Tonight’s City of Chicago edition of Public Affairs features Paul Vallas, rated recently By Chicago Magazine as the No. 1 candidate in the February 26, 2019 Chicago Mayoral election.
The show, Part 1 of 2 shows with Vallas, airs throughout the City at 8:30 pm and midnight on Cable Ch. 21 [CAN TV].
The show also airs in Evanston twice daily this week, starting today at 8:30 am and 8:30 pm on Cable Ch. 6
Part 2 of the two part Vallas series, focusing more on substantive issues and less on public corruption, airs in this time slot next Monday night.
--Vallas takes on the Dem. Party Machine early in his political career and currently
Vallas came within two points in 2002 of beating the Democratic Party Machine when it chose to support Rod Blagojevich in the Democratic Gubernatorial Primary.
Going to his current Machine Battle, Vallas discusses and debates tonight a number of "Burke Four," issues with show host Jeff Berkowitz.
A criminal complaint was filed by the U. S. Attorney's Office in the N. D. of IL on Jan. 2, 2019 accusing Chicago Ald. Ed. Burke of engaging in a shakedown in 2017 that sought to illegally use his power as an Alderman and Chairman, Finance Committee to obtain business for his law firm from an owner of about 100 restaurants in a 6 county area surrounding Chicago.
--Who are the Burke Four and what ties them to Burke?
Vallas views four of his opponents in the Mayor’s race: Toni Preckwinkle, Susana Mendoza, Gery Chico and Bill Daley as the Burke Four, due to their strong monetary and other connections to the 75 year old Alderman, Ed Burke.
For example, Ald. Burke raised about $115,000 for Cook County Board President Preckwinkle in support of her re-election effort re the County Board Presidency. Also, as a part of his shakedown, Burke is accused of inducing a restaurant owner to give a 10 K contribution to Preckwinkle.
Preckwinkle in turn has been accused of returning some of Burke's favors by giving a $100, 000 year Cook County job to Burke's son, even though Burke’s son was up to his eyeballs in allegations of sexual misconduct in his prior job in Sheriff Tom Dart’s office. Did Preckwinkle call Dart and endeavor to find out if Burke’s son was in good standing in that job? She did talk to Ald. Burke about hiring his son.
Comptroller and Mayor Candidate Mendoza was married in Ald. Burke's home and she has thanked him for mentoring her and helping her in her election to State Rep., City Clerk and State Comptroller. Questions have been raised as to what Burke expects in return.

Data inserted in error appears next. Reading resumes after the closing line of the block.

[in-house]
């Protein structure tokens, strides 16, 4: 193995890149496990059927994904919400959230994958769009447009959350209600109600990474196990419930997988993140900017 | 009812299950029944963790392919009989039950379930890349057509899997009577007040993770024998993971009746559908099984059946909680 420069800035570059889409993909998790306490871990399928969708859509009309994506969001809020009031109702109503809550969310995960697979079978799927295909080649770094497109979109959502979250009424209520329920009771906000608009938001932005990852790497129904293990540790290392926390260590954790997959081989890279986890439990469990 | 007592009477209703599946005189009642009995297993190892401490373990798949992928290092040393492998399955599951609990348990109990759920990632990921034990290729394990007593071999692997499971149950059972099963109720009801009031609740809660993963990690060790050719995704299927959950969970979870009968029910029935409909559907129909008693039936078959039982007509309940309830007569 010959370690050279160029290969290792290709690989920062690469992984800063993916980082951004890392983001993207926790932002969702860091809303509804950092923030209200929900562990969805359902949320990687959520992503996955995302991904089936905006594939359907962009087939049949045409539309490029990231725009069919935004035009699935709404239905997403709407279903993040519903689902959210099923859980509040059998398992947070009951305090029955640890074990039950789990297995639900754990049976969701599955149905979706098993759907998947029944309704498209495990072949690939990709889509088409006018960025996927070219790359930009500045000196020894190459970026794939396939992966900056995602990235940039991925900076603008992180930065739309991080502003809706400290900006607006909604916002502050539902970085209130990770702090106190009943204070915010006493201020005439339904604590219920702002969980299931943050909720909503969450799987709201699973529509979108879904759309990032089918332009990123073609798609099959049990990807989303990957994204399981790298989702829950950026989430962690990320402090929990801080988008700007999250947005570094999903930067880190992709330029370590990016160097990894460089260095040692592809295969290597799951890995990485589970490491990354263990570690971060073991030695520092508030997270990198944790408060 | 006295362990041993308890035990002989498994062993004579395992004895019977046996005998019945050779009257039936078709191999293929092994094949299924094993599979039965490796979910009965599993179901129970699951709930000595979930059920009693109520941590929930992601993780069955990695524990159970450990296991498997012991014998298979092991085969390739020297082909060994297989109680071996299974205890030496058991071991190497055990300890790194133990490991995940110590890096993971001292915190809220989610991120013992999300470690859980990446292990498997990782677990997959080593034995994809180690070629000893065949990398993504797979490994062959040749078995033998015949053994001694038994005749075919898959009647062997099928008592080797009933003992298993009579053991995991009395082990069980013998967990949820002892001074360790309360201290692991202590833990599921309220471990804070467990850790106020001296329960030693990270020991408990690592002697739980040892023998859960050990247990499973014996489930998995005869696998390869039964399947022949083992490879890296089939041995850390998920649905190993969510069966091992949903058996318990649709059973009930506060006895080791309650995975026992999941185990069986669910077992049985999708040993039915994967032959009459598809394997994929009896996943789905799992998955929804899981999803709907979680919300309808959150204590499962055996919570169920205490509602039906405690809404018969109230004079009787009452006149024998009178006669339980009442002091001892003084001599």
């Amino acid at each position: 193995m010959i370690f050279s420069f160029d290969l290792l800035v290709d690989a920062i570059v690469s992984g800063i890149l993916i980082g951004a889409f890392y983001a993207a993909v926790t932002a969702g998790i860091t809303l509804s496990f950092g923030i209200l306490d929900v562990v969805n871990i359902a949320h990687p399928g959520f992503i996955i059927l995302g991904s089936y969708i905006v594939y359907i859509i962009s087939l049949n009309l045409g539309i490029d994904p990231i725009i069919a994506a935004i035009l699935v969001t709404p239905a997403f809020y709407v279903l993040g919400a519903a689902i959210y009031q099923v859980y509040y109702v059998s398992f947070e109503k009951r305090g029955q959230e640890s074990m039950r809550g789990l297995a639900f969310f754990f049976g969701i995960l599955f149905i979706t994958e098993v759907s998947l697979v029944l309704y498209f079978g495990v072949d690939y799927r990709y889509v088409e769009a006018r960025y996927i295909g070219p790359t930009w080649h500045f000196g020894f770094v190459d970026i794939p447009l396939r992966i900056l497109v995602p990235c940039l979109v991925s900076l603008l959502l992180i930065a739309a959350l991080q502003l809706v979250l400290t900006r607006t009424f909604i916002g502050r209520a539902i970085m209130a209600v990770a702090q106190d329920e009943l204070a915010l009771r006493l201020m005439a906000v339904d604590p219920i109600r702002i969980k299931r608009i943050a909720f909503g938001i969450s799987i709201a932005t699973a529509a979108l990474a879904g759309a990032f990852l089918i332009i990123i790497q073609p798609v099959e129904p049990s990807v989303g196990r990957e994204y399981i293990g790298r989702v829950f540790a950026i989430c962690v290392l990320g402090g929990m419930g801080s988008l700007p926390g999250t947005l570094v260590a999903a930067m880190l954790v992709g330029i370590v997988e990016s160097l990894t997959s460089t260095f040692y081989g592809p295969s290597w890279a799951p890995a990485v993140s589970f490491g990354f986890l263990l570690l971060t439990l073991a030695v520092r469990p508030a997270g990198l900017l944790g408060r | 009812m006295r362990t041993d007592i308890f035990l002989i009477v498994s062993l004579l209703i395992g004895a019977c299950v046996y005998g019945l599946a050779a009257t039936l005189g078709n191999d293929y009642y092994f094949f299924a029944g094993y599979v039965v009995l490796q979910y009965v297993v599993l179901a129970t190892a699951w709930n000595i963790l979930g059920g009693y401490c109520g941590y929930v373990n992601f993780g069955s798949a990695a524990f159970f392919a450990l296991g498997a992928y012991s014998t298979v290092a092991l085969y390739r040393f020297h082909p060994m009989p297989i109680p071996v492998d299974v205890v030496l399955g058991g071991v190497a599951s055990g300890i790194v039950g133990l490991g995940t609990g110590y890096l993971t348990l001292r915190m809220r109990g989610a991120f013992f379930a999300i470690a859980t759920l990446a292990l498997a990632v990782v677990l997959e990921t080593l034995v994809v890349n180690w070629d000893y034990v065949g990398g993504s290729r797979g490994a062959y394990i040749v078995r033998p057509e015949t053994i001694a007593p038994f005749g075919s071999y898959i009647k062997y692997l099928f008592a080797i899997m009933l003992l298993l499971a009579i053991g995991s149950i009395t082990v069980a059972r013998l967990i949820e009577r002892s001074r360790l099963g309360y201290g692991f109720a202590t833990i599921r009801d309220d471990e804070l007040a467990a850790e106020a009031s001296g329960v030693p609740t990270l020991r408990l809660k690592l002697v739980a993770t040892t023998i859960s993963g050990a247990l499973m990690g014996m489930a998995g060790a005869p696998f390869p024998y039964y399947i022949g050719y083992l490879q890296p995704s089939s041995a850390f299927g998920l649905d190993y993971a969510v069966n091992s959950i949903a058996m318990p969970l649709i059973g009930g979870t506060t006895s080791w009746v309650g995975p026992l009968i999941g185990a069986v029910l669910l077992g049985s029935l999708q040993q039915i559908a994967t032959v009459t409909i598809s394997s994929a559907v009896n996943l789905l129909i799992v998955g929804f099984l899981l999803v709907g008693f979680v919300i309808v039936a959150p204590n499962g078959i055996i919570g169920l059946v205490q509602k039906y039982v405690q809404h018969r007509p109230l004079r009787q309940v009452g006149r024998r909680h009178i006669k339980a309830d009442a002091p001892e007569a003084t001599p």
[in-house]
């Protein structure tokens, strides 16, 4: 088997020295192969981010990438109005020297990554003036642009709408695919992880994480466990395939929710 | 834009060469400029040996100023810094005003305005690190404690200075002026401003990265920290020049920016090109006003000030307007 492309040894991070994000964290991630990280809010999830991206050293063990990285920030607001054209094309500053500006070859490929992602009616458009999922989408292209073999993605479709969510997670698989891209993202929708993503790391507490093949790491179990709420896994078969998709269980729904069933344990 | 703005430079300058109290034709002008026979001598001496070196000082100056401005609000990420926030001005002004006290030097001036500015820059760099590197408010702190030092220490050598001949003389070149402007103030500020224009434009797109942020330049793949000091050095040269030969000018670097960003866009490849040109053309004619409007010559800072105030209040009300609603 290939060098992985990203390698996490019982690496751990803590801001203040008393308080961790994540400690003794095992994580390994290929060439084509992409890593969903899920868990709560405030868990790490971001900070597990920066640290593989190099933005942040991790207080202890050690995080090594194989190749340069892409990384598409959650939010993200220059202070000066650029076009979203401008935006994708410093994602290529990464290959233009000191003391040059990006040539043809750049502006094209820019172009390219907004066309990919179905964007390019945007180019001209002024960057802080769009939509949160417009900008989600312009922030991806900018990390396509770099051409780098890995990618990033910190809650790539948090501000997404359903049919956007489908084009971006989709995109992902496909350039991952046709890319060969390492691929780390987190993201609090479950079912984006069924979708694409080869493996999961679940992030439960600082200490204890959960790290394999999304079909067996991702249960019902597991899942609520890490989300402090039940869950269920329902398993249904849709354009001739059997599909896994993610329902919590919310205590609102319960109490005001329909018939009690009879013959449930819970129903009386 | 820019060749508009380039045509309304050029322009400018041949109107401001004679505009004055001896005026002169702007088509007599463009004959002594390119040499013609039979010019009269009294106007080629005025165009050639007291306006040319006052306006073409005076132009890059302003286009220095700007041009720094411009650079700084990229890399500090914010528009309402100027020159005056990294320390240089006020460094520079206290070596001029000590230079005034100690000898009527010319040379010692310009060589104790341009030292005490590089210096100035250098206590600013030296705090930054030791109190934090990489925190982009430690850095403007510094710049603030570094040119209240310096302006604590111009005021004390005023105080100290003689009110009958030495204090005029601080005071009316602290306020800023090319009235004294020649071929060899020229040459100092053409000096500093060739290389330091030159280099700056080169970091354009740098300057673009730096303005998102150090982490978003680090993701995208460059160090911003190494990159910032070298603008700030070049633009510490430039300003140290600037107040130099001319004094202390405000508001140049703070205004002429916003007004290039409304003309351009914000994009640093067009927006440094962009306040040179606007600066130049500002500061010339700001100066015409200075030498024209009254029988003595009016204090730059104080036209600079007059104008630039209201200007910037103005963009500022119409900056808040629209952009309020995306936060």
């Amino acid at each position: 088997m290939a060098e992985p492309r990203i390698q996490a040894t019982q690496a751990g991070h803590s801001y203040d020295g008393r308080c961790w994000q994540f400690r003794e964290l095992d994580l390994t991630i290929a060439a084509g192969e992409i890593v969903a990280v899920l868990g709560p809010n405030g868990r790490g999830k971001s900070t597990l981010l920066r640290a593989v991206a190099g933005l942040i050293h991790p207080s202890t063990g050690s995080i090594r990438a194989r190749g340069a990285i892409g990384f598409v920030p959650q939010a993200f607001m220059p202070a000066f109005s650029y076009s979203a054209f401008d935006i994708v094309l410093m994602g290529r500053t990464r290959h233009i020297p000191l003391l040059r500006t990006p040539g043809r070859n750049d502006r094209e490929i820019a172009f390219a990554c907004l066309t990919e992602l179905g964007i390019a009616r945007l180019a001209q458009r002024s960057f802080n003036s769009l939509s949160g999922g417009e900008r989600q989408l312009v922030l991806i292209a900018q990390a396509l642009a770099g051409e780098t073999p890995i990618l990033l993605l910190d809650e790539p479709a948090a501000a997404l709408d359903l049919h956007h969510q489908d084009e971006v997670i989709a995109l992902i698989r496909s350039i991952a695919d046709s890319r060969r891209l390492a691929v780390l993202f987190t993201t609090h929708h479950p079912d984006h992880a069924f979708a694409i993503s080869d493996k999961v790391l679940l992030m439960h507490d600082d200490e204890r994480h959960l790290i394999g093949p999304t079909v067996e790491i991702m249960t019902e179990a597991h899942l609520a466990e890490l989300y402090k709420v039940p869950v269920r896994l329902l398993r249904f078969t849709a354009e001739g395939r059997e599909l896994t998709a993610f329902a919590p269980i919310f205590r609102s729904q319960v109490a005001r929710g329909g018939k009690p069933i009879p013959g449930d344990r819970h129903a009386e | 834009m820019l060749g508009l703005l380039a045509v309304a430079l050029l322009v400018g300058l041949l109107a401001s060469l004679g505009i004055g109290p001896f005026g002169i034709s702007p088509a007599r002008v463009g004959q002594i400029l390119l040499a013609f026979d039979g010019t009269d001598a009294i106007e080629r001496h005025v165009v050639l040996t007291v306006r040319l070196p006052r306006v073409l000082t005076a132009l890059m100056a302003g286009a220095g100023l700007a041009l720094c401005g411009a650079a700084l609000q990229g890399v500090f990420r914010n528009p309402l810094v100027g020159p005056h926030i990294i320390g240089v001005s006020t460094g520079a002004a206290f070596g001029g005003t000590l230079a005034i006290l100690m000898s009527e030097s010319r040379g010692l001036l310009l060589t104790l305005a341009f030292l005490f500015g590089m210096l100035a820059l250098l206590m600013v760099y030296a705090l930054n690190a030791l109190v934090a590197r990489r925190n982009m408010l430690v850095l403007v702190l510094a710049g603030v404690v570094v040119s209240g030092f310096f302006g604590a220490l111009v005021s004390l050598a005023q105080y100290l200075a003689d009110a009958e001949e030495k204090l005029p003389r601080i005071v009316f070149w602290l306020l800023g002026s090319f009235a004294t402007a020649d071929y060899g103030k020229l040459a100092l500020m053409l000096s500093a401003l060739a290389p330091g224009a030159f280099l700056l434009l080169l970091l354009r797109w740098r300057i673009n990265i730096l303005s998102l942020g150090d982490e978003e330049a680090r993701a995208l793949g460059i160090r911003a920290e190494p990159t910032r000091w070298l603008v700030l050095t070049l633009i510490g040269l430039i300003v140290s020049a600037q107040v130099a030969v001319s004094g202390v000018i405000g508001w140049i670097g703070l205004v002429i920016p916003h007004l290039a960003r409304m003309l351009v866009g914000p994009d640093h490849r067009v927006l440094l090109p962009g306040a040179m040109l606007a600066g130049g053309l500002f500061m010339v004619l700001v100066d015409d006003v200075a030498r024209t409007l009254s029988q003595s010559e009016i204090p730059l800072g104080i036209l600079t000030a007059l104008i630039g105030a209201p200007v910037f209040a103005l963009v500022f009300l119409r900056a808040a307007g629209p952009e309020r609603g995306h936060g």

Mayor Candidate Bill Daley and his family have apparently had long time relationships and deals, political and otherwise, with Ed Burke, including Burke’s support of Richard M. Daley in 1989 for Mayor in exchange for the Daleys supporting Ed Burke for Finance Chair.
Gery Chico also apparently has had long time deals and arrangements with Ald. Burke. In this race, Burke essentially endorsed Chico for Mayor. Chico has now said that Burke just said Chico was the best qualified to be Mayor, which Chico didn’t think of as an endorsement. And, in any case, Chico would decline Burke’s endorsement now.
Because of Burke’s fall from grace and the Burke Four’s known prior relationships with Ald. Burke, Preckwinkle, Mendoza, Daley and Chico have spent a lot of time since the Feds filed their complaint trying to argue their relationship w Burke is not that strong, that they are not indebted to Burke and that they do not approve of the shakedown of which he is accused.
--Burke Four jump on the Reform Bandwagon?
Moreover, the Burke Four have now joined other Mayoral candidates in arguing for reforms that might curtail shakedowns and other improper activities. For example, Vallas now favors eliminating the Alderman's privilege and outside income, which might cut down on the incentive and ability of aldermen to use their office for personal gain, and the Burke Four are now jumping on that bandwagon, says Vallas.
--How Vallas differs from Burke Four
Throughout tonight’s show, Berkowitz discusses with Vallas how he thinks Burke and the Burke Four have sponsored and supported for "Pay to Play," in Chicago and how Vallas has fought Pay to Play and run or acted against it much of his career.
For example, Vallas said Mayor Daley turned on Vallas when Vallas was CPS CEO because Vallas preferred giving contracts to low bidders and minorities (affirmative action), instead of Daley's friends.
Berkowitz also discusses with Vallas what he perceives as Mayoral Candidate McCarthy's (not a member of the Burke Four) and Mayor's Emanual's mismanagement that may have been partly responsible for Jason Van Dyke's murder of Laquan McDonald.
--Vallas & Chico Differences
Vallas describes how his behavior as CPS CEO, and subsequent activities, was totally inconsistent with being a machine or pay to play person. Vallas also describes how his ability to manage and turnaround large organizations make him the most likely mayoral candidate to succeed.
Vallas argues Chico took advantage of his government positions to hustle business and Vallas never did that. Moreover, Vallas contends he did not have the power to restrain that kind of activity by Chico when Vallas was CPS CEO from 1995 to 2001 and Chico was President of the CPS Board.